Present Laughter (2018) – A Review

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“Alas, poor Yorick.   I knew him, Horatio: a fellow of infinite jest….”  Above the fireplace within stage actor Gerry Essendine’s late 1930s flat in London is an image of the actor himself, holding a skull, which is no doubt one his own favorite images of himself from his performance as Hamlet.   Essendine’s past, present, and future are all explored in the First Presbyterian Theater’s run of Noel Coward’s Present Laughter.  Surrounded by a vivacious and eccentric cast, this play delves into the life of a celebrity within the performing arts and reminds us of how the human heart desires companionship far more than it does material wealth and momentary satisfaction.

Gerry Essendine is played by the highly talented and expressive Todd Frymier.  In capturing this self-centered, witty character, Frymier also achieves a convincing level of self-loathing.  As the play progresses, we can see how a playboy lifestyle eventually has worn on him to the point of near madness and despair.

Making her Fort Wayne stage debut is Shelby Lewis as Daphne Stillington.  Though her resume includes a number of lead Shakespearean roles, Lewis excels as a young woman who is clearly ready to shed her girlish naivete and is anxiously desiring to enter an adult relationship.  In her vibrant performance, Lewis convincingly captures a young woman whose obsession with Essendine has clouded her take on reality. Susan Kahn plays Lady Saltburn, whose perfect moniker creates a tense and incredibly awkward moment in the life of a man whose private life and desires are unravelling far faster than he cares to admit.  

Essendine’s employees include a secretary, a butler, and a cleaning woman, each of whom shape Essendine’s complex lifestyle and bitter flaws.  As the secretary Monica Reed, FPT mainstay Nancy Kartholl delivers a consistent, no-nonsense performance as a woman whose own adulthood has been devoted to working for a man whose career is framed by becoming someone different.  Kartholl’s character has, it seems, evolved as maternal, and the two of them exhibit how the balance some people have with one another can result in a lifelong friendship.

Gary Lanier plays Fred, Essendine’s personal butler.  Lanier’s jovial presence counters many of the high-anxiety moments, especially those involving Essendine’s lovers.  Lastly, Pam Karkosky delights as the chainsmoking Miss Erickson. Karkosky’s character is perhaps the truest ‘yin’ to Essendine’s ‘yang’ in that her completely unabashed views on the situations withing the apartment suggest that raw mentality most of us withold behind a filter.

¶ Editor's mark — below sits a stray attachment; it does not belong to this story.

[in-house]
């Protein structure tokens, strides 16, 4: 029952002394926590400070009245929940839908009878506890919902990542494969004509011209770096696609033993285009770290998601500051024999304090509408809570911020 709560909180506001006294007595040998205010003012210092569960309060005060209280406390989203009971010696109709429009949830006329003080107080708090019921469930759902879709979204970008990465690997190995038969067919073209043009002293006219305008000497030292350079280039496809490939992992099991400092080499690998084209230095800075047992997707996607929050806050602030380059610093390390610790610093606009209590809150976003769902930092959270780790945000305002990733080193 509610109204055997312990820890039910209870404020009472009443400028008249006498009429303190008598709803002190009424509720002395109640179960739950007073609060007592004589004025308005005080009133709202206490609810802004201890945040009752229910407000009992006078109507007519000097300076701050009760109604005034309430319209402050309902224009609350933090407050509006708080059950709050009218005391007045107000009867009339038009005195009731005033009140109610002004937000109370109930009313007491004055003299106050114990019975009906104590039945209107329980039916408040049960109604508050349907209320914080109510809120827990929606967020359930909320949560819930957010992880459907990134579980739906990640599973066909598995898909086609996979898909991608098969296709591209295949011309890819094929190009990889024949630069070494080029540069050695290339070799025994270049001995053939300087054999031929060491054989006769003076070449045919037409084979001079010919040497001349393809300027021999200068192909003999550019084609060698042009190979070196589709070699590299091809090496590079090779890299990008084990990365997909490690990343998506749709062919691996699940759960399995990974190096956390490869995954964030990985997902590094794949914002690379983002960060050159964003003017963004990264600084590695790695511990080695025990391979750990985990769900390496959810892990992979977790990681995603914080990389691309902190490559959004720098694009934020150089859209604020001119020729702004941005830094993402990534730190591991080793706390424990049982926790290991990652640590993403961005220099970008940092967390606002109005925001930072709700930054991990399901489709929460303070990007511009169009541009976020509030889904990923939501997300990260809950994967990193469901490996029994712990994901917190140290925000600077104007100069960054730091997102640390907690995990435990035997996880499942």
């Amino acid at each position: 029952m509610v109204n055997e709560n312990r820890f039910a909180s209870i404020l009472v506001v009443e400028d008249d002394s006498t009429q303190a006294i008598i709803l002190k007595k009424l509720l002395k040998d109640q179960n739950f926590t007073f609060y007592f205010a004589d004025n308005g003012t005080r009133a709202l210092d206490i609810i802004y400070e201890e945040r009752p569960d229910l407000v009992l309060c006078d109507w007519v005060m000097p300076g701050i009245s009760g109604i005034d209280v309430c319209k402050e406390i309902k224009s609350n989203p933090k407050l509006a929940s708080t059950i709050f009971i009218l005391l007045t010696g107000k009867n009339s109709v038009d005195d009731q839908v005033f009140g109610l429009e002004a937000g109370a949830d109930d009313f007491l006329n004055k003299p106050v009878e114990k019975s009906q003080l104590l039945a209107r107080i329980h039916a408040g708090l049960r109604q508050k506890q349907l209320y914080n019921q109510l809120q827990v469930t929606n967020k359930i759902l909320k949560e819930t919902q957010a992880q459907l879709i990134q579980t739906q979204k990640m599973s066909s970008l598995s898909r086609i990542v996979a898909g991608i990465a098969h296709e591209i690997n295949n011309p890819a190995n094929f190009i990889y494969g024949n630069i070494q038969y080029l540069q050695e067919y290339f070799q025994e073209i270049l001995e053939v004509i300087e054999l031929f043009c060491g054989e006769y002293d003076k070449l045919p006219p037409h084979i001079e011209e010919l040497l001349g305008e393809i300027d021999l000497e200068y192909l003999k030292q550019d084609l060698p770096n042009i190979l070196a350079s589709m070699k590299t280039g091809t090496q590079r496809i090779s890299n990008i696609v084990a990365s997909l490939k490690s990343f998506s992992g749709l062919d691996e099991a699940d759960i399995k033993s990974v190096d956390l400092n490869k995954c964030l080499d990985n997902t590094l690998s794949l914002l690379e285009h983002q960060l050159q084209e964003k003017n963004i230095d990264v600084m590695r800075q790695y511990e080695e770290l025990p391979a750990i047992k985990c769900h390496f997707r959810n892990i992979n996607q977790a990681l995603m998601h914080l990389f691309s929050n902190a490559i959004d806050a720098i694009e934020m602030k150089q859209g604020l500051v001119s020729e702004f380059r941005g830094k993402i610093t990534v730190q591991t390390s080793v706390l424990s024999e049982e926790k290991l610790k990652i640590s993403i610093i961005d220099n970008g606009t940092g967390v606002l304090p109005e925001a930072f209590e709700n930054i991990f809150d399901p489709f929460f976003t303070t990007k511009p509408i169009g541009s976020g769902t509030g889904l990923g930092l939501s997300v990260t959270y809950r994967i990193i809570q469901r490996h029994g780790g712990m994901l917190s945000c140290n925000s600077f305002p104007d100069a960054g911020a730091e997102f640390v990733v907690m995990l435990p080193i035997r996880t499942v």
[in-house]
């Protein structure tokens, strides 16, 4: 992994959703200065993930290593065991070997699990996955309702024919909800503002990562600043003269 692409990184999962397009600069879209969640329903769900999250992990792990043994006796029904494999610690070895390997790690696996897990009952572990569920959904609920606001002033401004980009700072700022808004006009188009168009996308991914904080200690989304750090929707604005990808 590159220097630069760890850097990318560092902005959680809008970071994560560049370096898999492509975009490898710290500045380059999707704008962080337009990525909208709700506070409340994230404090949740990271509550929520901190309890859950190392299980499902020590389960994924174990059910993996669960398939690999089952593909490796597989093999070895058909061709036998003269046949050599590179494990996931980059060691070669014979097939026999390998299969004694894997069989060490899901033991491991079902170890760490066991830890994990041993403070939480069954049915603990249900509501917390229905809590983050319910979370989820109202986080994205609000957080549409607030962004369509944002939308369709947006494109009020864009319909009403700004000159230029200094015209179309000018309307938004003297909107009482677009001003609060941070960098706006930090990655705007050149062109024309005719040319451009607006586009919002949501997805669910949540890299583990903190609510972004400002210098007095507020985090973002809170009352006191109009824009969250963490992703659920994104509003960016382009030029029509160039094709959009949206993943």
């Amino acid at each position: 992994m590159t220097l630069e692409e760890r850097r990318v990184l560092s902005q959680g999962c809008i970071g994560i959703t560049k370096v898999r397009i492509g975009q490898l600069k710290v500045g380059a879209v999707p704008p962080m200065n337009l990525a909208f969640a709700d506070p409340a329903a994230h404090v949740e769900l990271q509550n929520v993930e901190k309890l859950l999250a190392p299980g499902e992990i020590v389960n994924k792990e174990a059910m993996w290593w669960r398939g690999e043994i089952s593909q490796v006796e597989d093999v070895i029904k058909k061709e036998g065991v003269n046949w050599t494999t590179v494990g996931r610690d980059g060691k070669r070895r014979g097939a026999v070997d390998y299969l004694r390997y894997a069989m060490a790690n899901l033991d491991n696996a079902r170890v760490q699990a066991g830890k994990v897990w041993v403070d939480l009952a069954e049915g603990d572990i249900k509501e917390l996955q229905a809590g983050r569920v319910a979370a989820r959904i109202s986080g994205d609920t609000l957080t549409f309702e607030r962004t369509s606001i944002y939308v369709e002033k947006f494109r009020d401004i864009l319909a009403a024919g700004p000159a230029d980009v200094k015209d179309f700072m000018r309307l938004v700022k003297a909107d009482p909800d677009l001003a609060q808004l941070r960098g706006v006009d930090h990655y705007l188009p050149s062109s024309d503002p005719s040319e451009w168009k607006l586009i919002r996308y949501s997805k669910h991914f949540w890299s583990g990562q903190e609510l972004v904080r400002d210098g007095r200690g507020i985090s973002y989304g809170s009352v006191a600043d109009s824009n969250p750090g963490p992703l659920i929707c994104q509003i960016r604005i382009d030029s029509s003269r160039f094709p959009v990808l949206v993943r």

On a secondary level, Suzan Moriarty and Jim Nelson further complete the turmoiled main character.  Moriarty plays Liz Essendine, Gerry’s ex-wife, though they apparently never took the time to make that dissolution of marriage official.  Though her scenes are sporadic, Moriarty shapes our picture of Gerry Essendine by inserting a limited amount of intimate details of the famed actor.  Jim Nelson glowingly performs as eccentric Roland Maule. Maule’s desire to be near Essendine is similar to that of Daphne Stillington’s, though it is much more professionally than romantically driven.  Throughout this comic drama, Nelson excels as a quirky bystander within a deeply complex romantic web.

The remaining cast members further intensify the story, especially the latter scenes.  Andrew Gross and Jim Matusik play Gerry’s friends and colleagues, Henry and Morris, respectively.  As with every other character, these two men shape a dimension of the main character whose life seems to be crashing down with each ring of the doorbell.  Finally, Gloria Minnich performs as Joanna Lyppiatt. Minnich counters Frymier’s Essendine exquisitely through biting dialogue and a flirtatious, yet bedeviling presence. She accelerates the comic tension that had been building the entire time.  

Director Christopher Murphy selected this play after catching a performance led by film and stage legend Kevin Kline.  He notes that the plot is, perhaps surprisingly, not outdated. It seems apparent that exploring the life of an ego-centric performer is just as timely as ever, given modern society’s obsession with the privated lives of its idols within the arts.  Murphy and Rae Surface coordinated the set design, and the Essendine-as-Hamlet portrait was no accident. Hamlet, upon finding the skull of the deceased clown, reflects on his boyhood innocence, which, for this play, is a direct correlation to how Essendine longs to grasp his own true life back after having spent years being other people on stage and only a small, witty version of himself with close company off stage.  Through a balanced amount of tension and humor, Present Laughter reminds us to simply enjoy this short life we have together.  

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Response Paper #1 – Fall 2018

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Note:  This is the first of 9 Response Papers students in ENG 647 (African-American Literature) are required to submit.  Each week, I will post my submission.   More about my experience at Ball State University can be found here.